• The external usage of root helps to treat burns.
  • The dried root is used to prepare a homeopathic.
  • It is used to treat diarrhea in the teething children.
  • In Chinese medicine, the root is used as a vital ingredient which helps to lower the level of blood glucose.
  • It helps to induce vomiting.
  • In traditional Chinese medicine, the roots of Rhubarb are used as a laxative to treat millennia.
  • In Korea and China, the extract made from Rhubarb is used to prevent ulcers, fever, cancer, toothaches, headaches and liver conditions.
  • The rhizomes and dried root helps to treat ailments such as constipation, poor blood circulation and senility.
  • Rhubarb helps to treat cold sores.
  • Rhubarb causes side effects such as gastrointestinal problems.
  • Due to the presence of oxalic acid in the leaves, it could create additional health problems.
  • The pregnant women, kidney or liver patients should consult the doctor before using it medicinally.
  • Leaf has oxalate can which can cause toxic symptoms such as burning in the throat, eyes and mouth, problem in breathing and skin edema.
  • Severely, it could lead to kidney failure, coma, convulsions and death.
  • The people having kidney ailments, gout and rheumatoid arthritis should avoid this food.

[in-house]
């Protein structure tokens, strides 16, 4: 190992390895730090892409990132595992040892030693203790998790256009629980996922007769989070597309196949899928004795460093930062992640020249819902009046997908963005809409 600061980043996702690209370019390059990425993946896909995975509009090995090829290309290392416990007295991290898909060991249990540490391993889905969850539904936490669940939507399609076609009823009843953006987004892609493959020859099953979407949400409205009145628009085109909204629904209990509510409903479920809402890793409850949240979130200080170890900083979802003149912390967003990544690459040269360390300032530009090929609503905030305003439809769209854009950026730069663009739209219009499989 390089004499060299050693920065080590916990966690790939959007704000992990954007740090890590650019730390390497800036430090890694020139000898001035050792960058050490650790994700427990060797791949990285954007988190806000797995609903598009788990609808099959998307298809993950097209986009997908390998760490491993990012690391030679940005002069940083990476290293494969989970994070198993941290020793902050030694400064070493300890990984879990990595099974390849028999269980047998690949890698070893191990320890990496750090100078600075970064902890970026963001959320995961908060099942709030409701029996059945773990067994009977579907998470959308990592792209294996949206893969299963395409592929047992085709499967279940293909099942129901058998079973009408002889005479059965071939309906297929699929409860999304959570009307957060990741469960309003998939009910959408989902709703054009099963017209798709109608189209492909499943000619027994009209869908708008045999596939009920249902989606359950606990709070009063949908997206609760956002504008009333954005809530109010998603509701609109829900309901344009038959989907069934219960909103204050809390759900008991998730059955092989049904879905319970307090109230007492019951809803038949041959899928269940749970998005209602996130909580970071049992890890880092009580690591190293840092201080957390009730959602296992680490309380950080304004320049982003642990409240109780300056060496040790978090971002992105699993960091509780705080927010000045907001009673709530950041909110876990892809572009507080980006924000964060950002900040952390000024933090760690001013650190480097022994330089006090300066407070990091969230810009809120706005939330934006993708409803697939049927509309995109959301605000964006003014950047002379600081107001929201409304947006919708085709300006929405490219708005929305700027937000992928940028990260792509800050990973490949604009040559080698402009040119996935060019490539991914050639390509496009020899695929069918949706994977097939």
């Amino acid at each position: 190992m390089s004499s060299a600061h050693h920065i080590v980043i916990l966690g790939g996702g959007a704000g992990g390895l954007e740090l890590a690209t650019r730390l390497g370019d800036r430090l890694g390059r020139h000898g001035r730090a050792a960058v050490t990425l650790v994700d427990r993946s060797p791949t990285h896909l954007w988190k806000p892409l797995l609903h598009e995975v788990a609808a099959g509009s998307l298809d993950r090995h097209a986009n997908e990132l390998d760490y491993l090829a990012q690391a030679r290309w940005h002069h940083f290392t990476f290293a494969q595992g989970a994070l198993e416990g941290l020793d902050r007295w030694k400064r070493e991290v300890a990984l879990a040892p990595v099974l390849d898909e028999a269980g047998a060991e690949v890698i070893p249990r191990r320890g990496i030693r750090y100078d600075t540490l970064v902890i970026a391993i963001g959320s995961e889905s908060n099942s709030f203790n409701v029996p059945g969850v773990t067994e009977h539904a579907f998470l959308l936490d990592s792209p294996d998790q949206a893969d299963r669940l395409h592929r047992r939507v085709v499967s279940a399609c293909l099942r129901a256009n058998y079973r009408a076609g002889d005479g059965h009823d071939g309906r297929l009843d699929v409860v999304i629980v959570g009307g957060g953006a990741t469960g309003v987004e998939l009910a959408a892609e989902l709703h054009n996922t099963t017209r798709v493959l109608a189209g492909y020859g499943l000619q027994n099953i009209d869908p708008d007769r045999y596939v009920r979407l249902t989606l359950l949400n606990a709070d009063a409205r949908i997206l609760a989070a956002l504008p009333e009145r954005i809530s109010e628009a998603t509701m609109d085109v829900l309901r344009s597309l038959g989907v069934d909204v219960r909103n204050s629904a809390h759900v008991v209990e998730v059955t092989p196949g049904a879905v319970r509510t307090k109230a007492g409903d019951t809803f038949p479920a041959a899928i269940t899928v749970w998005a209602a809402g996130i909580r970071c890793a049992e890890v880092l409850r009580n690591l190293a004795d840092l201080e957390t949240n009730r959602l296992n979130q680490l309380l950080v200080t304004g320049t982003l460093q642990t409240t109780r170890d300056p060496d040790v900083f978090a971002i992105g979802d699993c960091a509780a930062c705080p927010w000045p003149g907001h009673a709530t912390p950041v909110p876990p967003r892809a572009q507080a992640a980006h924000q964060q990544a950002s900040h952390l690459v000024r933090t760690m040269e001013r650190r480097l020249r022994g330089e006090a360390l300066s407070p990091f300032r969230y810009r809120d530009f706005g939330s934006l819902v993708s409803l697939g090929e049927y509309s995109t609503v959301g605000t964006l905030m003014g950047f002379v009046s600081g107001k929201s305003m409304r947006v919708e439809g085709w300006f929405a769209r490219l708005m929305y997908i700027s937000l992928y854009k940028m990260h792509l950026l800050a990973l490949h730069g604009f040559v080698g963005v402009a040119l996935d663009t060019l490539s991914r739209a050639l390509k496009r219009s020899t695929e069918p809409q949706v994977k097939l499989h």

• Rhubarb can cause stomach pain, uterine contractions and watery diarrhea.
  • The long use can lead to bone loss, muscular weakness, irregular heart rhythm and potassium loss.
  • It is not safe for the children.
  • Rhubarb can worsen the condition of diarrhea or constipation.
  • The people having kidney stones should not take rhubarb.
How to Eat
  • Rhubarb is used to make pies and desserts.
  • The stalks are cooked with other fruit to add acidity in compotes, jams, sauces and desserts.
  • The stalks are used in pies or used with strawberries to add sweetness.
  • Rhubarb is used to make jams and jellies.
  • Rhubarb is also preserved by freezing or canning.
  • It is used in the savory dishes and pickled as well.
  • Rhubarb can be infused with the fruit juice.
  • It is used to prepare tarts, crumbs, puddings, muffins, pancakes, strudel etc.
  • It can be included in cakes, breads and made a refreshing juice.
  • Rhubarb is combined with blueberries, strawberries and peaches.
  • Rhubarb can be consumed in form of smoothies and wines.
  • It is used as an ingredient in the baked goods.
Other Facts
  • The taste of the stalk is determined by its color.
  • The leaves of the Rhubarb are poisonous.
  • Flowers are self-pollinated.
  • The stalks are an excellent source of vitamin K and C, dietary fibers, manganese, calcium and potassium.
  • Rhubarb is called pie plant as it is mostly used for preparing pies.
  • Rhubarb leaves are used to repel insects.
  • In the 16th century, Rhubarb was considered more valuable than the cinnamon in the France and in 17th century, it was more expensive in comparison to opium in England.
  • Rhubarb belongs to the Polygonaceae family which also includes sorrel and buckwheat.
  • The red stalks possess more minerals and vitamins in comparison to the green.